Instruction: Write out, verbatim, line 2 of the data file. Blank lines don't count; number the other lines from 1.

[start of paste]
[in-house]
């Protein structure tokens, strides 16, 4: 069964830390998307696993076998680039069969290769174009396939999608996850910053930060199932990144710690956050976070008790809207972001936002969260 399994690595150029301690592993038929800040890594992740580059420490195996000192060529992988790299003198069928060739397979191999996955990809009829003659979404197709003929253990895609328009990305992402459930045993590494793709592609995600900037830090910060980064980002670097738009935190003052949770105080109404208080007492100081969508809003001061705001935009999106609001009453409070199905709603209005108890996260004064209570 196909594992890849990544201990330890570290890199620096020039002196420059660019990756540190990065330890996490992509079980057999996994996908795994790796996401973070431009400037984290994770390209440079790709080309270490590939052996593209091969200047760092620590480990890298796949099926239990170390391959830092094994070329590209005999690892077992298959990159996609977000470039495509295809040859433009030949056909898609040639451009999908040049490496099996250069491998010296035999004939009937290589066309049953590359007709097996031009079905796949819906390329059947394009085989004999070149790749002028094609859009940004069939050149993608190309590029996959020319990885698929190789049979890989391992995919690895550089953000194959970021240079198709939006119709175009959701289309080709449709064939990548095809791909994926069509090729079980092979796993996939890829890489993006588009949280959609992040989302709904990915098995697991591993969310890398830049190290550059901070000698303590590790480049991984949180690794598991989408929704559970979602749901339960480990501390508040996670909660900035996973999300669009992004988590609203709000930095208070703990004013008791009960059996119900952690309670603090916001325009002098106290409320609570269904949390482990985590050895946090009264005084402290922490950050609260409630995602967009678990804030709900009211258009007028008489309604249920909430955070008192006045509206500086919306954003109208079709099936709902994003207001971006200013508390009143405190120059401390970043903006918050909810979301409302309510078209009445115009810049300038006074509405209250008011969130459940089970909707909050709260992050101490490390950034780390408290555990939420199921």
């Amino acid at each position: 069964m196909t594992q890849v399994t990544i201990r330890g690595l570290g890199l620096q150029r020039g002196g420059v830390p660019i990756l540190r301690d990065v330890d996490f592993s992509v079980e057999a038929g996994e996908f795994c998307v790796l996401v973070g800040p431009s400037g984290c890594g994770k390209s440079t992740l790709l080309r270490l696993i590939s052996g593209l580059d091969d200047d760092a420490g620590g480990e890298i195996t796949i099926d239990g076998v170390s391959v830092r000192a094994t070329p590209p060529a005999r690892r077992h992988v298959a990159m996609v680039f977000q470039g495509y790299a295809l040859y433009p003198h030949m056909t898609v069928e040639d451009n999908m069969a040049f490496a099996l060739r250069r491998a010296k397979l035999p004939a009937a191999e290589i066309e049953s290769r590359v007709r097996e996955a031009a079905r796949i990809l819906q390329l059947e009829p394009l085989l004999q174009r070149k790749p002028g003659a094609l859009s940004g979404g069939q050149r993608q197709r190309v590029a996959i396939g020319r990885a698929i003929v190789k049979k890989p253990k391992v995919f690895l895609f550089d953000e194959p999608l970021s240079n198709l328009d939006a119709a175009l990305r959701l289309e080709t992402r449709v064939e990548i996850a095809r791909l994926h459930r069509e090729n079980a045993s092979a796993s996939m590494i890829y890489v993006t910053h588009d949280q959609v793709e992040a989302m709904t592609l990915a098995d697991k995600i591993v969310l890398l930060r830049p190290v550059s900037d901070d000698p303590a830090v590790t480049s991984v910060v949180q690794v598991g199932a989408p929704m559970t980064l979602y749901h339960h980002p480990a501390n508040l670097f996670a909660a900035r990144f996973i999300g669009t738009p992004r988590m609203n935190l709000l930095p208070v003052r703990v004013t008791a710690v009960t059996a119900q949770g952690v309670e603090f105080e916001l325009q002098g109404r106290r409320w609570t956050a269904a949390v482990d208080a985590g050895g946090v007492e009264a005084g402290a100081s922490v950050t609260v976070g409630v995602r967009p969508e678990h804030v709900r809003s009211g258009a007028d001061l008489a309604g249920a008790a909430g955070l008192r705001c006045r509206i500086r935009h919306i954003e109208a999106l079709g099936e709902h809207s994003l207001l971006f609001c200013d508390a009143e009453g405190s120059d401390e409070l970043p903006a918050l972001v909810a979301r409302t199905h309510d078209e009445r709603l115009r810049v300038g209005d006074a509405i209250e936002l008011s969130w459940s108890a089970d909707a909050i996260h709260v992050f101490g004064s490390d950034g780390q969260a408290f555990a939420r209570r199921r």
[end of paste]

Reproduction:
């Protein structure tokens, strides 16, 4: 069964830390998307696993076998680039069969290769174009396939999608996850910053930060199932990144710690956050976070008790809207972001936002969260 399994690595150029301690592993038929800040890594992740580059420490195996000192060529992988790299003198069928060739397979191999996955990809009829003659979404197709003929253990895609328009990305992402459930045993590494793709592609995600900037830090910060980064980002670097738009935190003052949770105080109404208080007492100081969508809003001061705001935009999106609001009453409070199905709603209005108890996260004064209570 196909594992890849990544201990330890570290890199620096020039002196420059660019990756540190990065330890996490992509079980057999996994996908795994790796996401973070431009400037984290994770390209440079790709080309270490590939052996593209091969200047760092620590480990890298796949099926239990170390391959830092094994070329590209005999690892077992298959990159996609977000470039495509295809040859433009030949056909898609040639451009999908040049490496099996250069491998010296035999004939009937290589066309049953590359007709097996031009079905796949819906390329059947394009085989004999070149790749002028094609859009940004069939050149993608190309590029996959020319990885698929190789049979890989391992995919690895550089953000194959970021240079198709939006119709175009959701289309080709449709064939990548095809791909994926069509090729079980092979796993996939890829890489993006588009949280959609992040989302709904990915098995697991591993969310890398830049190290550059901070000698303590590790480049991984949180690794598991989408929704559970979602749901339960480990501390508040996670909660900035996973999300669009992004988590609203709000930095208070703990004013008791009960059996119900952690309670603090916001325009002098106290409320609570269904949390482990985590050895946090009264005084402290922490950050609260409630995602967009678990804030709900009211258009007028008489309604249920909430955070008192006045509206500086919306954003109208079709099936709902994003207001971006200013508390009143405190120059401390970043903006918050909810979301409302309510078209009445115009810049300038006074509405209250008011969130459940089970909707909050709260992050101490490390950034780390408290555990939420199921």